As You Like It: Take My Upgrade


Glancing at my cell phone, I noticed a tiny number attached to one of my application icons. As usual, something needed updating. If it’s an app that I’ve added, it’s not a big deal. I click on the icon, agree to everything they ask of me, including seven years of indentured servitude, and voila! I’m Madame Upgrade in five minutes.

However, if it’s an operating system upgrade, it gets a bit more complicated. For some reason my iPhone doesn’t recognize my wi-fi service. Even after I enter every password, then beg, plead and cry, it keeps insisting that it needs to get its wi-fi fix and I am not providing it.

Even though that little number bugs me as much as a warning light on my car, I usually ignore it. But Emily changed my mind. We were having lunch at the Museum of Fine Arts with her mom, Roxy, when she noticed that my phone needed updating. She was quite convincing as to the importance of upgrade maintenance, so I agreed to do it. But even though my picky phone had acknowledged the MFA wi-fi, I was still a bit reluctant since my device informed me that it would take an hour and then my battery would be kaput. “Stop worrying and just do it!” Emily ordered, and she sounded so positive that I did.

To my surprise, by the time we finished lunch my phone was done — with battery to spare. I was duly upgraded and the annoying little number had finally disappeared. So last week when another number showed up, I was ready. Especially since I had read Hiawatha Bray’s column in the Boston Globe about how much he loved the new OS7 upgrade. I was psyched.

I knew that it wouldn’t work at home so I tried it at work, but I had no luck there either. My phone refused to recognize the lowly wi-fi available there. Was I going to have to go to the MFA every time I had to update?

I decided to take dramatic action: I would go to the Lourdes of wi-fi — Starbucks. The next day I entered coffee heaven at 11 a.m., figuring that it would take me an hour and that I would actually get to work early. Silly me. I laughed out loud giddily when my phone finally connected and then settled in with a book and some coffee. What a lovely, relaxing morning.

An hour later it was not so relaxing. I kept watching two things on my screen — the line indicating how much time the download needed to finish (I think it said three weeks) and my battery icon, which was draining at an alarming rate. I had not, of course, taken my charger. I was also watching the time and realizing that I would not be early for work. I bought a sandwich and hunkered down.

Another hour passed and I was beginning to wonder if I would make it to work at all that day when suddenly my little electronic friend indicated that it had finished downloading and was now preparing itself for installation. Unfortunately, it also meant that the phone put itself into some zen mode where it couldn’t be used, so no texting anyone about how late I would be. “But how long could it possibly take?” I thought naively. There was no way that I was going to give up since I had come so far. I ordered some tea.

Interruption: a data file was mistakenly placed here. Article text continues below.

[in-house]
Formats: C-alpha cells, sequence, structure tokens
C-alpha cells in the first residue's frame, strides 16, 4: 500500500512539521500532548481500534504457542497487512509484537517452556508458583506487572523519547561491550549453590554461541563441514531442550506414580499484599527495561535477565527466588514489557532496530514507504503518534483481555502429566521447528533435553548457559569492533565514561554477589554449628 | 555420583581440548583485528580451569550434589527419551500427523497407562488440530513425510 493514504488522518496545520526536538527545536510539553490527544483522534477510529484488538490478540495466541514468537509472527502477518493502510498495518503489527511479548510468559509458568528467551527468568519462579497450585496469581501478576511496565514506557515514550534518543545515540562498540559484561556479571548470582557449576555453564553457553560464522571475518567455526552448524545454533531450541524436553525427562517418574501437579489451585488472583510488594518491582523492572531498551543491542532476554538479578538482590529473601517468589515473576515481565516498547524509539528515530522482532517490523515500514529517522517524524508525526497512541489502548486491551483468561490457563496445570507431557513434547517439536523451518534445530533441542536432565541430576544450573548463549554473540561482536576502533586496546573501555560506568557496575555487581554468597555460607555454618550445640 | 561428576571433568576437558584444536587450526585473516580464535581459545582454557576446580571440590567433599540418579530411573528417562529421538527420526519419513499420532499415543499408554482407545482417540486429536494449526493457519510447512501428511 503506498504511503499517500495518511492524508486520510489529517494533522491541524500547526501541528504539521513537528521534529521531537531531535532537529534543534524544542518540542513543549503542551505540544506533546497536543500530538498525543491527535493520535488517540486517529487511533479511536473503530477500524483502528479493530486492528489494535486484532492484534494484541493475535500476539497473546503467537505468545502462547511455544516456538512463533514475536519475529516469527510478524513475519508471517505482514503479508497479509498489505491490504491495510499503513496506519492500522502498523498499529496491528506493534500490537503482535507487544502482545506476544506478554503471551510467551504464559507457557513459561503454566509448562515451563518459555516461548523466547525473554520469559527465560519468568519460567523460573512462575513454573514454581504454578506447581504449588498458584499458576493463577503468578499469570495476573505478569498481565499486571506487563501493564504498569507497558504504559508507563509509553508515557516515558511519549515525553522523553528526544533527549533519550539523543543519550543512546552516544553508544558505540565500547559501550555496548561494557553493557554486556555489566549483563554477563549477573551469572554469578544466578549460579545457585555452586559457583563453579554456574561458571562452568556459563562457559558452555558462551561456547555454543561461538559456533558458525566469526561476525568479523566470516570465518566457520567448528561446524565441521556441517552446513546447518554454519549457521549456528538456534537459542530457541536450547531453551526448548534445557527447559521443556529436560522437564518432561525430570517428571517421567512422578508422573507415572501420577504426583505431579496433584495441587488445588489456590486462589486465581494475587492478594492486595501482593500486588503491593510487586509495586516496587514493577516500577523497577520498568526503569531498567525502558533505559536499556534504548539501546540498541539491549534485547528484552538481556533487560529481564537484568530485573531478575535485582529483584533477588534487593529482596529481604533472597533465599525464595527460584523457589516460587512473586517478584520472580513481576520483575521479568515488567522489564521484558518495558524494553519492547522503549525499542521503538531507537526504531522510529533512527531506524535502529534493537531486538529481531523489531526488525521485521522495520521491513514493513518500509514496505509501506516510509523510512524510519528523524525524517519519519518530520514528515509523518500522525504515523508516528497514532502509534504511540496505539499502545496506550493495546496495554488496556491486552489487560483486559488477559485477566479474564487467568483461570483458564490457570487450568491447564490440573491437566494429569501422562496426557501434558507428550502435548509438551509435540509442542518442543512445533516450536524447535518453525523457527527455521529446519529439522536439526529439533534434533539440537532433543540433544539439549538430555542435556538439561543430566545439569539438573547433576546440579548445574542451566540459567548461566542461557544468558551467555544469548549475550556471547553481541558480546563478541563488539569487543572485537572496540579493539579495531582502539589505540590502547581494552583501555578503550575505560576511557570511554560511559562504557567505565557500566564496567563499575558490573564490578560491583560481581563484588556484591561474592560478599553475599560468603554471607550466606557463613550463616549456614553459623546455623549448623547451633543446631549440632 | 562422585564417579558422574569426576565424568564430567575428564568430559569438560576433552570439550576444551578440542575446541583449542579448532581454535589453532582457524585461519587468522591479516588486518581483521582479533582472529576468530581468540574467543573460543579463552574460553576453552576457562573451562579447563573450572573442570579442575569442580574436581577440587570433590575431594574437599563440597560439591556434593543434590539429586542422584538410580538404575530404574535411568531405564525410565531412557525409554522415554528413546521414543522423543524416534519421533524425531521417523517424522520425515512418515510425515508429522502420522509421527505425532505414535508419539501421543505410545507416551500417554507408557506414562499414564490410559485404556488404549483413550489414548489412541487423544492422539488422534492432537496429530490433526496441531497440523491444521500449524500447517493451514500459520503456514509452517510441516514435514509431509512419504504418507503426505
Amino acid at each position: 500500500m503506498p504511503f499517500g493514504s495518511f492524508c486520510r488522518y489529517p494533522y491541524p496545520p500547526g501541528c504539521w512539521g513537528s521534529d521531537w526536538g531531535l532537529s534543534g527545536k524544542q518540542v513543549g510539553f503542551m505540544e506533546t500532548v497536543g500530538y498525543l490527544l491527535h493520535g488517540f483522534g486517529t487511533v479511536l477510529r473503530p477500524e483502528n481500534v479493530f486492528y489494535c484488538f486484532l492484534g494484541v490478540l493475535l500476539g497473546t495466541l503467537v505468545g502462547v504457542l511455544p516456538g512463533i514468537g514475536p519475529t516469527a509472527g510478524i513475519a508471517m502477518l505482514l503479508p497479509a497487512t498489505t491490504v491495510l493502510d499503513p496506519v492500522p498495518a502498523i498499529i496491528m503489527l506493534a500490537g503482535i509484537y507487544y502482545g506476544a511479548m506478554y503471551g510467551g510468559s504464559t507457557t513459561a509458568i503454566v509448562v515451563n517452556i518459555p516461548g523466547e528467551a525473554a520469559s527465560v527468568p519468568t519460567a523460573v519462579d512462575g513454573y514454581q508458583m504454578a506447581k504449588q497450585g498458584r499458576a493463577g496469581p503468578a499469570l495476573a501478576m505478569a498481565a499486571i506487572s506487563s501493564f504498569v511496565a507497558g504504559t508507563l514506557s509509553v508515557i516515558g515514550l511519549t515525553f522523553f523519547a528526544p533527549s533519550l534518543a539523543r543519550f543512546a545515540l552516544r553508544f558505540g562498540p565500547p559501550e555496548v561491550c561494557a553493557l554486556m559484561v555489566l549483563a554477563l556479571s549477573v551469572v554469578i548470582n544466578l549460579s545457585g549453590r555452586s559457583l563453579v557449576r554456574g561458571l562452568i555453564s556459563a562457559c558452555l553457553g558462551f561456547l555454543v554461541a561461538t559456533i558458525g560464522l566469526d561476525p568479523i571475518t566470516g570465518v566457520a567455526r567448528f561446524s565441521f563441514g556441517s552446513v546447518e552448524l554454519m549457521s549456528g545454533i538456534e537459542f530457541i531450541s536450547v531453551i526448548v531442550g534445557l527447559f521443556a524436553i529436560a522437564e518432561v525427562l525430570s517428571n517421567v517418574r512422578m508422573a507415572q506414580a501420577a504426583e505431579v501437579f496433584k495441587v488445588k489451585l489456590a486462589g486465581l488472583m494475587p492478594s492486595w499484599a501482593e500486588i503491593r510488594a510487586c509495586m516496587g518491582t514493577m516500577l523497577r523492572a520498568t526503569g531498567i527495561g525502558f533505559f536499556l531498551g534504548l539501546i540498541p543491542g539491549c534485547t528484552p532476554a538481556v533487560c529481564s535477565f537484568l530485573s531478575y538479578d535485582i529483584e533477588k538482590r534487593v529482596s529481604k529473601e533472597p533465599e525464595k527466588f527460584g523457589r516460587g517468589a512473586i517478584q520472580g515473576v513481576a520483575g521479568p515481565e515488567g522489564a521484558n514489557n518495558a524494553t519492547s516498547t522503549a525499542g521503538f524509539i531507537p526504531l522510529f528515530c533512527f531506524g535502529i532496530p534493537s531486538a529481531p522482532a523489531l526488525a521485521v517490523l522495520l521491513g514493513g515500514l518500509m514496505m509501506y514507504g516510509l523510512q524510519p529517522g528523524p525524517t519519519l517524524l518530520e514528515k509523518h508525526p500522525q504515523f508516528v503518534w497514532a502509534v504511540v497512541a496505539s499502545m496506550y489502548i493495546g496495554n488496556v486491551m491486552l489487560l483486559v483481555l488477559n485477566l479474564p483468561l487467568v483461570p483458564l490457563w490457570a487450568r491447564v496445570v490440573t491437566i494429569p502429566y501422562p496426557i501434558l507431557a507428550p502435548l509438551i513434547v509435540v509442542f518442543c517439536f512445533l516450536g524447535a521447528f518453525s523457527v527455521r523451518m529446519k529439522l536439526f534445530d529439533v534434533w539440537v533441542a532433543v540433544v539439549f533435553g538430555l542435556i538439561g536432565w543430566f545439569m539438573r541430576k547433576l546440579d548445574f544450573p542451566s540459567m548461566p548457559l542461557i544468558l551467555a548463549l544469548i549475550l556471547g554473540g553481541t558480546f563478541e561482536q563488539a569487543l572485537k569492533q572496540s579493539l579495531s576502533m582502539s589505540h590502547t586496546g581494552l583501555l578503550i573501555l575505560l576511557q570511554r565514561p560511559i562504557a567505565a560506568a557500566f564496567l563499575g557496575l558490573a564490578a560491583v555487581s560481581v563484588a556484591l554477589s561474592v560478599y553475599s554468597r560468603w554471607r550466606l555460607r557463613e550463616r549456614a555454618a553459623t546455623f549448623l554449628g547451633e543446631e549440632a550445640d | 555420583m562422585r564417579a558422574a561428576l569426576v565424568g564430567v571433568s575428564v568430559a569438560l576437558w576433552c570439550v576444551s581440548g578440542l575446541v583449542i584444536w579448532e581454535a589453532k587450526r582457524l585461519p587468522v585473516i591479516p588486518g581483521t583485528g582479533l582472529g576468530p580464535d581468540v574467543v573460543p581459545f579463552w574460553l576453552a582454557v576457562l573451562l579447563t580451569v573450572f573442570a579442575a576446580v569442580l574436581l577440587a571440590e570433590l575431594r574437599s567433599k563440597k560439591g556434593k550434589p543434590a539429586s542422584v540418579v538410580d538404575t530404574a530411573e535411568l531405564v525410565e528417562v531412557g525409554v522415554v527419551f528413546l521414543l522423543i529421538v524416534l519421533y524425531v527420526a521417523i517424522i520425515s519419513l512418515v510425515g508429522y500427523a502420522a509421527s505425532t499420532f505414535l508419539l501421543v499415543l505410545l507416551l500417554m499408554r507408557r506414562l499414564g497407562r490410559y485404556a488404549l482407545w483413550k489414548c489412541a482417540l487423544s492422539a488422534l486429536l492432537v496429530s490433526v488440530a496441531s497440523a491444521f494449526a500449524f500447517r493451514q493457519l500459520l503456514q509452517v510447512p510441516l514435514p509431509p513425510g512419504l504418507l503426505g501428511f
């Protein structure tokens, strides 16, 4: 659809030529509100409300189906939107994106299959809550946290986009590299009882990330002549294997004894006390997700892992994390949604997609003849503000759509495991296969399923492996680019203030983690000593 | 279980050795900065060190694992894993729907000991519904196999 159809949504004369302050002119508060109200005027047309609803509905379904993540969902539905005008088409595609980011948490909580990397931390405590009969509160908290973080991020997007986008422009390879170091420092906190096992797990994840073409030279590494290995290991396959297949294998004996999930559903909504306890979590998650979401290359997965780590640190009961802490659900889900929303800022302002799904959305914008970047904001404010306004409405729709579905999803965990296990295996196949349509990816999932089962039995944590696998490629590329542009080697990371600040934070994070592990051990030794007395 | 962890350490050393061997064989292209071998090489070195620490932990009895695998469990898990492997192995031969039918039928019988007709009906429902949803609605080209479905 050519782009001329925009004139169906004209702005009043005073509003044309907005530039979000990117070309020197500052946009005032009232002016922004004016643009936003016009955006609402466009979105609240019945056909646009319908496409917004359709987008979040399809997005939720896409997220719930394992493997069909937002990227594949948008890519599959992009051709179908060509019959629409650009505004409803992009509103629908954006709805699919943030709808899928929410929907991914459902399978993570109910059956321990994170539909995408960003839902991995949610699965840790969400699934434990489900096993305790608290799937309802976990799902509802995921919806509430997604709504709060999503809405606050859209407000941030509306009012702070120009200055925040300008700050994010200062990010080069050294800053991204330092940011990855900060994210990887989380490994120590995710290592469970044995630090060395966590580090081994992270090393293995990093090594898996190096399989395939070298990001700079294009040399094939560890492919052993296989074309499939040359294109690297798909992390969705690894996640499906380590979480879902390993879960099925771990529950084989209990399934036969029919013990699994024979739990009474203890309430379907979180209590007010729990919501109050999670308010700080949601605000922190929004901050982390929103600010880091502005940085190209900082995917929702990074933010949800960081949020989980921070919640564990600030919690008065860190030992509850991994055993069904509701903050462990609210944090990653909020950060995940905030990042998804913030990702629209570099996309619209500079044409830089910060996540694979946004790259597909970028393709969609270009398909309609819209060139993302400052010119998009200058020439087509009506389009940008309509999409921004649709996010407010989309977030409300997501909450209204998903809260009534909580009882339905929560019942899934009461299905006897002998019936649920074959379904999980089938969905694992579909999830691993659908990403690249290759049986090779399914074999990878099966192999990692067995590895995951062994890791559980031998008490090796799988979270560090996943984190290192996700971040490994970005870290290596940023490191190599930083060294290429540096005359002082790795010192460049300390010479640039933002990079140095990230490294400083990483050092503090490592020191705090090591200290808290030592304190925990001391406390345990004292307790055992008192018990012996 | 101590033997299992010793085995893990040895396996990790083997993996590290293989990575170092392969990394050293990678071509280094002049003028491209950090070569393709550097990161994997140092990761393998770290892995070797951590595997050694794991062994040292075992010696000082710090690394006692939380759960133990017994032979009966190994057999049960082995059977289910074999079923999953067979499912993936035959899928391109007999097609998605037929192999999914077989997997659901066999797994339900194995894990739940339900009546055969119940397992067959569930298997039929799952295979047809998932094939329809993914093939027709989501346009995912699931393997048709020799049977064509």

Another hour later, with my battery hanging on for dear life, it finally announced that it was finished and I was upgraded. It turned itself back into a working phone, and then suddenly little flashy, brightly colored, cute-as-a-button icons danced onto the screen. Whoa, brave new world with such icons in it! But that was the beginning of a downhill spiral.

In my car I plugged my phone into its charger and raced to work. That evening, when I had finished teaching, I took out my phone to call Steve when I realized that everything on my screen had changed — nothing for the better — and I couldn’t figure out how to make a phone call. I was in panic mode until I finally heard Steve’s voice.

For the next few days everything I had once known as true had turned upside down. All the previously bold lines and lettering had become pale, anemic versions of themselves so that I needed a magnifying glass to see anything. I thought a piece of dirt was a button since it was darker than the actual buttons that the phone displayed.

I’ve finally figured out how to make a phone call (there’s now a delay that wasn’t there before) and send a text, but the calendar has become a total enigma. Instead of scrolling sideways, it scrolls up and down. And when you attempt to enter a time, it becomes a Star Wars credits screen from a universe far, far away. Appointments get lost in the clouds if you didn’t scroll down far enough.

It’s been a week now. I’m cautiously getting used to this middle-ager’s nightmare. I have yet to meet someone who likes this new upgrade. Fie on you Hiawatha Bray for calling this a good thing! A plague on Apple software coders who have nothing to do but drive us crazy! And Emily, sorry, but sometimes, upgrading is not such a good thing!

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avatar Posted by on Oct 17 2013. Filed under As You Like It, Featured Content, Opinion. Both comments and pings are currently closed.
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